Thursday, March 26, 2020

The Return of: He Was A Pirate?

When I launched this blog back in 2013 under a different name, I began segment called "He Was A Pirate?" which I had a lot of fun writing. I've been back to blogging pretty consistently since July and I still feel committed. And hey, baseball was supposed to start today! It feels like a good time to bring this back.

The inspiration here is quite simple. The Pirates, like all MLB teams, experience a multitude of transactions throughout the year. And, you know, since it's the Pirates... no one really knows or cares about those moves.

As a Pirates fan growing up in New York it was rare that I would come across anyone who shared my love for the black and gold. My Yankee-supporting counterparts were never aware of the frequent changes occurring a few hundred miles west in Pittsburgh. Oftentimes during friendly baseball-themed conversation, the question “He was a Pirate?” would arise. I’ve decided to honor this ever-occuring inquiry on my blog. 

The posts are be sequentially numbered. Each post features one former Pirate who stint in the Steel City. Some will be somewhat obvious, and some will come as big surprises. There will be stars, there will be Joe-Schmo’s, and everything in-between. I will, of course, have at least one card from my PC to represent each player.

Today's feature is a decorated pitcher that has a place in Pirates history, but he's much better known for his 17-year tenure with the Red Sox. The story is a good one.


Tim Wakefield was drafted in the 8th round of the 1988 Draft by the Pittsburgh Pirates. He was drafted as a first baseman out of Florida Tech, where he set a number of home run records. After being told by a Pirates scout that he would never make it past Double-A as an infielder, he learned how to throw a knuckleball and began pitching in Single-A. He was effective and began to progress through the minor leagues.

Fast forward to July 31, 1992. A 25 year old Tim Wakefield makes his MLB Debut, where he throws a 146-pitch, 10 strikeout complete game shut-out against the Cardinals. The Pirates won 1-0. The win improved the Pirates record to 55-48, and with Wakefield's help (he went 8-1 during the stretch), they went on to win 96 games and the NL Central.


1993 Fleer Ultra #104 Rookie Card

All Pirates fans - and many baseball fans - remember the 1992 NLCS where the Pirates lost to the Braves in dramatic fashion. That playoff appearance was a turning point for the franchise. For the next 20 years the Pirates would finish each season under .500 and miss the playoffs. What most baseball fans don't remember is that a rookie Tim Wakefield pitched both Game Three and Game Six of that series. In both games he went a full nine innings, out-dueled Tom Glavine, and got the win. How's that for your first season?

Turns out the 1992 season was Wakefield's prime as Pirate. In 1993, he struggled at the Major League Level. He spent most of the year in the minors.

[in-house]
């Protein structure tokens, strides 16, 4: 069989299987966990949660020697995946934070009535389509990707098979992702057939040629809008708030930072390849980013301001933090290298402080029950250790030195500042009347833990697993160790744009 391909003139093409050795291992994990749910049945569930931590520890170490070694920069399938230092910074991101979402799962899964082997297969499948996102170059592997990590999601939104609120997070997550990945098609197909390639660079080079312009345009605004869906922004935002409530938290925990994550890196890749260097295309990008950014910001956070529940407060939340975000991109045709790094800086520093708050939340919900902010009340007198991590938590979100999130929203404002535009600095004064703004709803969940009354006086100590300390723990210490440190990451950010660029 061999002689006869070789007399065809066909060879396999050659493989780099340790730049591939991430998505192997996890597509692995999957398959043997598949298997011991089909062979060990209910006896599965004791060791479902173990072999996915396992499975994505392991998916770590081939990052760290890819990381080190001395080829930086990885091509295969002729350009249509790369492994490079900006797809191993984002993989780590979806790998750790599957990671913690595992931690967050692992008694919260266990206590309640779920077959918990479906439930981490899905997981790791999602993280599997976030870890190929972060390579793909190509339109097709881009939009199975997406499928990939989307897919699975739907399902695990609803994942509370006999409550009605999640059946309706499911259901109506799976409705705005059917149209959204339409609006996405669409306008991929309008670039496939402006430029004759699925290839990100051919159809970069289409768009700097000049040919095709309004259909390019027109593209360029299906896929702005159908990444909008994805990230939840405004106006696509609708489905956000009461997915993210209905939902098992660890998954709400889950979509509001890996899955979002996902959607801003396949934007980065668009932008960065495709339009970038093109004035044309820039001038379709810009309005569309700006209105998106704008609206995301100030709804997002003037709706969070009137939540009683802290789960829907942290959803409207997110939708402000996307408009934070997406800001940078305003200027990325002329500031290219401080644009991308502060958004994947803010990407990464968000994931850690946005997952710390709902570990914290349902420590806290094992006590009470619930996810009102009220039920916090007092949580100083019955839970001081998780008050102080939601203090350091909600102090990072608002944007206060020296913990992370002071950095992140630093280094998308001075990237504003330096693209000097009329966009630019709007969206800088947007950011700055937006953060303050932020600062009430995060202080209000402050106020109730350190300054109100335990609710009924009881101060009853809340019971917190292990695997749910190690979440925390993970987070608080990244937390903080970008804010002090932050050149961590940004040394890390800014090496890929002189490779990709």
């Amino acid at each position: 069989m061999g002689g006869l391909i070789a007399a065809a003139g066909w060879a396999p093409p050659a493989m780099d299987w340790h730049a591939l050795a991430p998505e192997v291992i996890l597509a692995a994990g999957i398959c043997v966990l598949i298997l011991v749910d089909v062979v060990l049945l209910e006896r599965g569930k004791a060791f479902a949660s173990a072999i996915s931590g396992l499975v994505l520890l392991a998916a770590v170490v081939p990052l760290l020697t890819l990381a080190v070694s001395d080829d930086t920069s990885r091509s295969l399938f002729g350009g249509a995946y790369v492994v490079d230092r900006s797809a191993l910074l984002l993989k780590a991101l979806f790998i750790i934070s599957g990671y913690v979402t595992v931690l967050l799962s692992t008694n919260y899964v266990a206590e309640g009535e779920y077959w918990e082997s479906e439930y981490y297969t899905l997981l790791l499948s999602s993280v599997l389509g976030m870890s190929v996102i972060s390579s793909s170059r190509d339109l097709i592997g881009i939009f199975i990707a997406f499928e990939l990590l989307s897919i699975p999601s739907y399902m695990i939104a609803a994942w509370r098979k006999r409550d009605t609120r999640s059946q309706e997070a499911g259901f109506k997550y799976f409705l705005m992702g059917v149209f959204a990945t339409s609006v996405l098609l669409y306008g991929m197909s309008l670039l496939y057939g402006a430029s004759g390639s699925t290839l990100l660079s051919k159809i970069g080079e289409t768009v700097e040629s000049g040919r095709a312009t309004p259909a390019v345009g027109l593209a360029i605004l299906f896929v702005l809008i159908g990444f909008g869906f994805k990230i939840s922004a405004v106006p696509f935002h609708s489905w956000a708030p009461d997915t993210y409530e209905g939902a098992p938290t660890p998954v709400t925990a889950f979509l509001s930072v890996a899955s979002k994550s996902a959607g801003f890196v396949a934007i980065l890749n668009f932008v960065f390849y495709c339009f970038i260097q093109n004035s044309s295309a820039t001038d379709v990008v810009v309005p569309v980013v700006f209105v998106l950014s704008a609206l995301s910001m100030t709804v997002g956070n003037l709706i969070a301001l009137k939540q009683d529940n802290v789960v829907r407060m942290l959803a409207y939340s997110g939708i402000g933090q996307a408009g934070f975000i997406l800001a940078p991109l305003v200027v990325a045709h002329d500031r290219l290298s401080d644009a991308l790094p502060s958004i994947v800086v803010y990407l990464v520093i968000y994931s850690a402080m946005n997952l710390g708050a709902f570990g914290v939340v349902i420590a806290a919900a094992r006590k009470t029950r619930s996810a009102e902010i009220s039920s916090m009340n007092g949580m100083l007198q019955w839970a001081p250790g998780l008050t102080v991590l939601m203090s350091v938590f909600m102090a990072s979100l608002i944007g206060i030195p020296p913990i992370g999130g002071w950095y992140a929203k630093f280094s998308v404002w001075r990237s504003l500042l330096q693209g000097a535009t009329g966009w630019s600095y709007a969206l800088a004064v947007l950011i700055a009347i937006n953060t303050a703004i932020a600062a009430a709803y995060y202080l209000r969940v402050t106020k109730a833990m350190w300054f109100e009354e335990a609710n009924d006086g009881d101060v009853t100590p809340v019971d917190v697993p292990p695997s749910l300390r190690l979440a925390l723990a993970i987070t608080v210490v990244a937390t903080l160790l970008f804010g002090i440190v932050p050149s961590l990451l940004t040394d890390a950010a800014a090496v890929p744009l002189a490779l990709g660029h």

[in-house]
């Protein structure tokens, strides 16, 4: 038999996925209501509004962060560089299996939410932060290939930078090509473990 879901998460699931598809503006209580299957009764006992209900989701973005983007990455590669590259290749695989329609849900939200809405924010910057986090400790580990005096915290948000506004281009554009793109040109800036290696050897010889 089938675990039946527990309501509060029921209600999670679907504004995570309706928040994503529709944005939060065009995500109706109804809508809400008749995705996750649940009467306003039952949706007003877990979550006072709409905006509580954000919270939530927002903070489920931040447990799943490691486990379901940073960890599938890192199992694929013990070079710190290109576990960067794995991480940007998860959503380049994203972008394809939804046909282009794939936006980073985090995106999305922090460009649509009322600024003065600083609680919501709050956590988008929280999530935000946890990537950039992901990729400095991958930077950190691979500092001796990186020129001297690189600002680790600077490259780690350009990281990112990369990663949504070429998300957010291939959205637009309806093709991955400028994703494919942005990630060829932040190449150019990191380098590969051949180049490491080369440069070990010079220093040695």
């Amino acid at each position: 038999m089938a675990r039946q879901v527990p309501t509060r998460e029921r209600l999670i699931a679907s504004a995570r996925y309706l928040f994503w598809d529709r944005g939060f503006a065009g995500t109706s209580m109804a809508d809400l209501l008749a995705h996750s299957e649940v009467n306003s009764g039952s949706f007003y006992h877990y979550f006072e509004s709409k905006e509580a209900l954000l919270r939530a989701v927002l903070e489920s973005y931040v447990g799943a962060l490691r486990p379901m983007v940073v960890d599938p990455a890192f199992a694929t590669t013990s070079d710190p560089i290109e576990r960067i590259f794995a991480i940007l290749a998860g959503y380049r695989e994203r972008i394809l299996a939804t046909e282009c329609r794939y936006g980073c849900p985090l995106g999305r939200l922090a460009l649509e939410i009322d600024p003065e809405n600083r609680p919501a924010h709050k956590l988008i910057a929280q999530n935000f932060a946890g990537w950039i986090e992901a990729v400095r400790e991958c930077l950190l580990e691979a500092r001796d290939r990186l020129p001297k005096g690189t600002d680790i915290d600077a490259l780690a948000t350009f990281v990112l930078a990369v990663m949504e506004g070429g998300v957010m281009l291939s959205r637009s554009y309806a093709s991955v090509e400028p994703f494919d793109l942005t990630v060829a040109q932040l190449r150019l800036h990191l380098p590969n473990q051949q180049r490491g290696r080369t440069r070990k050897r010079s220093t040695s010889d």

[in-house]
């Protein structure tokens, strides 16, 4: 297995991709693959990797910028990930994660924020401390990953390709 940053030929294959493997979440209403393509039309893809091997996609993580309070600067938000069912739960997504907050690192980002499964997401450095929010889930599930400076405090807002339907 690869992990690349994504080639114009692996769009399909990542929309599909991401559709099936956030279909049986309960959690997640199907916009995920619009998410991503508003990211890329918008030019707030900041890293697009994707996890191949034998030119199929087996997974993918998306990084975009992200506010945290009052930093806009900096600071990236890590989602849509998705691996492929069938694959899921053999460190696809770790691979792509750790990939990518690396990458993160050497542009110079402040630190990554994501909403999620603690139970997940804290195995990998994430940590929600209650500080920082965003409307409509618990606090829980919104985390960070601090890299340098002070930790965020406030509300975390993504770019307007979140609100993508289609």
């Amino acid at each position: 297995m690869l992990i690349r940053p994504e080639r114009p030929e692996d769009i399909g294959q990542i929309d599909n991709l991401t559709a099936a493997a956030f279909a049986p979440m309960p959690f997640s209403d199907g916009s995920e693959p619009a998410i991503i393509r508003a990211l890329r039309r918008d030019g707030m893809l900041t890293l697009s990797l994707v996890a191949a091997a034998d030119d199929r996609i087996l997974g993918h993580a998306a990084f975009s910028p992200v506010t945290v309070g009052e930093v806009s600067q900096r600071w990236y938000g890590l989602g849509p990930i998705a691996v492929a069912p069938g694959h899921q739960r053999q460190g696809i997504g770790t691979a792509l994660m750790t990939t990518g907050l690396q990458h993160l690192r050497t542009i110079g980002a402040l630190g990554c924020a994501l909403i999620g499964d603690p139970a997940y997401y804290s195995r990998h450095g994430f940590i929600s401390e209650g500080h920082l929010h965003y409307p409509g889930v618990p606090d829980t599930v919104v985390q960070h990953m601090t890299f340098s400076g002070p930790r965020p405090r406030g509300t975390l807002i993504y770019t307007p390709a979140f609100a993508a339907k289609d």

1993 Upper Deck #66

He spent all of 1994 in the minors, and was eventually cut by the Pirates at the beginning of the 1995 season. A week later he signed with the Boston Red Sox and was assigned to Triple-A Pawtucket. Legend has it that he worked with Phil Niekro on his knuckleball while in the minors. Due to an injury to Rodger Clemens, the 28 year old Tim Wakefield made his Red Sox debut - just a month after being cut by the Pirates. In his first 17 games with the Sox, he complied a record of 14-1 with a 1.65 ERA. Talk about a hot start.


1994 Topps Tim Wakefield #669

The rest, as they say, is history. Wakefield went on to have a long an successful career. He appeared in an All-Star game, won two World Series, and was an 8-time Roberto Clemente award nominee and one-time winner.

As for the cards, I don't have anything too special. I only own three cards - all base cards. The Fleer Ultra Rookie is my favorite. I do love the photography on all of them. I imagine it's way easier to photograph a knuckleballer than any other type of pitcher. An interesting note is that Wakefield wore #49 with the Pirates - the same number he wore with the Red Sox. It's a very unique number and is clearly meaningful to him. I wasn't able to find any backstory behind that but I'm curious.

Thanks for reading this edition of "He Was A Pirate?", many more to come!

4 comments:

  1. I do remember Wakefield's time with the Pirates, and that 1992 season in particular. I think the reason he wore #49 is because fellow knuckleballer Tom Candiotti wore that number.

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    1. Just did a little digging and a lot of knuckleballers wore #49, including Charlie Hough and Hoyt Wilhelm. Guess it's a 'fraternity' thing.

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  2. He was set to win the NLCS MVP award if not for those Braves..

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    1. We shouldn't talk about that . it still hurts 28 years later knowing Bonds and Drabek would be leaving.

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